It gives communities, where people are spread far and wide, a reason to come together. Something to focus on. To get excited about. And to celebrate or commiserate together. Rugby and maybe netball and even hockey have had a key role in creating a sense of unity in their community.
So who won that club match?
Bloody Waitete. Geez. They’re always winning.
We’ll turn in a moment to your studies and work that have taken you away from Piopio for lengthy periods. But I wonder what your feelings are when you come back for a visit.
I just love Piopio. It’s my spiritual centre. It’s where I feel at home. It’s my tūrangawaewae. It’s where I can just be me and relax. So going back there is a way of restoring myself. But it also brings a tinge of sadness because my koro and my nana aren’t there anymore. I go down Kuratahi Street and look at their house. The memories come flooding back. And yeah, it’s sad.
Nana and Koro were there when I started playing rugby. My nana was a little bit worried for me. She’d be watching nervously on the sideline, but then she’d get into the groove and was probably the loudest of the spectators.
My koro watched just one game and he was fascinated by it. Gave me a few tips. Told me stories about when he was playing rugby. And that was cool to share that experience with them.
Women’s rugby is well accepted these days. But, for a long time, a lot of people had reservations about females playing contact sport. It was viewed as too physical and too unfeminine. What do you make of the change in the public’s attitude?
Yeah. There’s more acceptance of women’s rugby now. That’s partly because we now have some big names in the game — like Portia Woodman especially. But there’s still a small part of society that doesn’t think women’s rugby is real rugby.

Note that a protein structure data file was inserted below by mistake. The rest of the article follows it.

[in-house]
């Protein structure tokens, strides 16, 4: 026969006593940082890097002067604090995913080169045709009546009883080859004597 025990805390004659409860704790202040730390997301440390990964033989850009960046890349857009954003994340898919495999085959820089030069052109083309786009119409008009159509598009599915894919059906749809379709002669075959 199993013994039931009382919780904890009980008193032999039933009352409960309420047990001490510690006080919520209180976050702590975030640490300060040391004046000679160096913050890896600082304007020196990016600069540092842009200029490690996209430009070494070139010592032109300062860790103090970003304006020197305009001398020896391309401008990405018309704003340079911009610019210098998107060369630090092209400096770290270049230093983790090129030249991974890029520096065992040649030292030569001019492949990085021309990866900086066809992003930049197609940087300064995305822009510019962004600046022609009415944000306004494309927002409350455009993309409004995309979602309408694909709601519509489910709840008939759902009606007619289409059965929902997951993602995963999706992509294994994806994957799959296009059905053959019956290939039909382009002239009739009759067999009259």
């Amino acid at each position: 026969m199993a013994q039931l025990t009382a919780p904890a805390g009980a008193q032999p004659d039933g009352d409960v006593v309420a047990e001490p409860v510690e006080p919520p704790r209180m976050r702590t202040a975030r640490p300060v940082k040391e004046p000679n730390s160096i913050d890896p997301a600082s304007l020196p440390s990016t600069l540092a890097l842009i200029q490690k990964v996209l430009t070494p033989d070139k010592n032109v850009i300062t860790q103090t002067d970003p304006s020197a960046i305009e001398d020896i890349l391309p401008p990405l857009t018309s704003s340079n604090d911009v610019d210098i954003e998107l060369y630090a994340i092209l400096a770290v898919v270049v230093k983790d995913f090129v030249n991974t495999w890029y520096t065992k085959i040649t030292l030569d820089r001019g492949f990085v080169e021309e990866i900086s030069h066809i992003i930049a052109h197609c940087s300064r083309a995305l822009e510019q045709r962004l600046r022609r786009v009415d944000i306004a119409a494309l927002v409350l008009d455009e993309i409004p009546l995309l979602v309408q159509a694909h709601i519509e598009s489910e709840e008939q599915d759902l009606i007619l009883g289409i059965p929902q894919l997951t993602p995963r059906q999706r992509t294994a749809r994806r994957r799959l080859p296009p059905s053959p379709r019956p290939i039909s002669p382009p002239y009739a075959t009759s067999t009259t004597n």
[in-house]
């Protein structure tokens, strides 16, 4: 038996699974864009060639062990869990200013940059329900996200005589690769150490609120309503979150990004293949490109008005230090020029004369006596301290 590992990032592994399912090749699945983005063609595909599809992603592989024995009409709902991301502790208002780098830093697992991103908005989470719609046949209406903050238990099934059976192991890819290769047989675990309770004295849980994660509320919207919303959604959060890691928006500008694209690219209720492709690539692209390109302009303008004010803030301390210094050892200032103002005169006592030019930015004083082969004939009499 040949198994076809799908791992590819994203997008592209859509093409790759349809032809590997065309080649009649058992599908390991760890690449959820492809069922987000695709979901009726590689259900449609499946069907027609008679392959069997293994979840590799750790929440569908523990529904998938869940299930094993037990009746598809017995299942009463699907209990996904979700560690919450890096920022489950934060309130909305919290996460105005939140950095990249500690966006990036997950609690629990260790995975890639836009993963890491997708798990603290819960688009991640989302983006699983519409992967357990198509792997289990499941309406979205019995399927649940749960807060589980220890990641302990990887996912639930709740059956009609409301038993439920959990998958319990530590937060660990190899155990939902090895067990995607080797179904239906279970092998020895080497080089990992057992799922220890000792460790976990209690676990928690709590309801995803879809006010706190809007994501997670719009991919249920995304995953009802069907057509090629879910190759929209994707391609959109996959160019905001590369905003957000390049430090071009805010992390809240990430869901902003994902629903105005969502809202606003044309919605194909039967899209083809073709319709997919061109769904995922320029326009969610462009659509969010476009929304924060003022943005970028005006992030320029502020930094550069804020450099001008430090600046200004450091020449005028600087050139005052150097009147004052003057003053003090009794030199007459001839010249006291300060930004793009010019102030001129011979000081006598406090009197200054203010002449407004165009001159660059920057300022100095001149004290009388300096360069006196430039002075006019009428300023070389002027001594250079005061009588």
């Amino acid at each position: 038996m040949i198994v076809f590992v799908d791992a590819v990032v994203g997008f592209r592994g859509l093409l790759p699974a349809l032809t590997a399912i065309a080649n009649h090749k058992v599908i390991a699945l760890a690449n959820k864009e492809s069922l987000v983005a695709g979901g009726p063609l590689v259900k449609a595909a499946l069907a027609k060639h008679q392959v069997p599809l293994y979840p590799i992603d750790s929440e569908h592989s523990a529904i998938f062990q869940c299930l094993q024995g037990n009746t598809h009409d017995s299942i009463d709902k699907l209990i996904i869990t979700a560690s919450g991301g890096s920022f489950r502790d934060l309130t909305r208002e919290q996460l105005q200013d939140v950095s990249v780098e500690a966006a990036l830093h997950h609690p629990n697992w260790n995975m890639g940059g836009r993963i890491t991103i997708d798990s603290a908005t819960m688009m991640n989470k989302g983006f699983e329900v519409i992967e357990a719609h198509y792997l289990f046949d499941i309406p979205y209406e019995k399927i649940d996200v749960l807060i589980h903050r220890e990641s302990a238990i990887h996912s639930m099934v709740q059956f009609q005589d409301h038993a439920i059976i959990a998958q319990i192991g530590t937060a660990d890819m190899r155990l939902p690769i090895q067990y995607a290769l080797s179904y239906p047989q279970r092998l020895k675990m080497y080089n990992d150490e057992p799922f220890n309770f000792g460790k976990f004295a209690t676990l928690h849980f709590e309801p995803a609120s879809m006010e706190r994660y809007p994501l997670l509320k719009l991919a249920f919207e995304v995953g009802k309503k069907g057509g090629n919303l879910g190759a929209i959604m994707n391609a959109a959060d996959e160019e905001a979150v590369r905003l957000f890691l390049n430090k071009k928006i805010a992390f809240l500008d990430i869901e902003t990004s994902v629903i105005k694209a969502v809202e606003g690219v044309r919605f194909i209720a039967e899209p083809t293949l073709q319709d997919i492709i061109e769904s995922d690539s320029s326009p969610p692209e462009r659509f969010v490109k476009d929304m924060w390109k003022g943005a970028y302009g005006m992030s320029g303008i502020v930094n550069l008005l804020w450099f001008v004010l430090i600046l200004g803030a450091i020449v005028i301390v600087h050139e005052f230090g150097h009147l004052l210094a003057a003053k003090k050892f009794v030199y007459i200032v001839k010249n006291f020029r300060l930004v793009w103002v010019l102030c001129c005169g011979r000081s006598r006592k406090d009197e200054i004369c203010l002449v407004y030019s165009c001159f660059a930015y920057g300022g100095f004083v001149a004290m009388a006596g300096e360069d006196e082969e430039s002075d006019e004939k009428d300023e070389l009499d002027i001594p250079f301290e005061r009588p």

The younger generation, though, don’t bat an eyelid about women playing the game. They see it as just something that some women and some girls do.
I understand that you played much of your rugby in Otago. How come you headed down there?
Well, while I was thinking about where I should go when I finished at Piopio College, I heard that there were scholarships to go to the phys ed school in Otago. That appealed to me because I really liked physical education.
And, at that time, the Hlilary Commission, through Waimarama Taumaunu and Howie Tamati, were encouraging more Māori to be phys ed teachers. The scholarship I got was from the Māori Women’s Welfare League and the YWCA. So that gave me a ticket to go and study at Otago University. That was a huge step for me because I was the first from my family to go to university.
Being so far from home, you may have needed a bit of support — a bit of mentoring.
Waimarama definitely supplied some mentoring. And, because four of us were on this scholarship, she would regularly come down and check up on us. She’d invite us out for kai. Free dinner. No student turns down a free dinner.
We were brown faces amongst a sea of non-Māori. So that was really great to have that little group encouraging and supporting each other. And Wai would take us out for dinner, then, halfway through, she’d whip out these report cards and ask us to write down what we were getting for our assignments.
That kept us honest — kept us focused on the reason we were there. There was also a Māori student support centre down there and they were really welcoming, and would help us out. And we had a Māori head of the Phys Ed school, Professor Les Williams. He was very encouraging and wrote me a letter encouraging me to do honours and eventually a PhD. So, we had these little pockets of brown support to keep us going.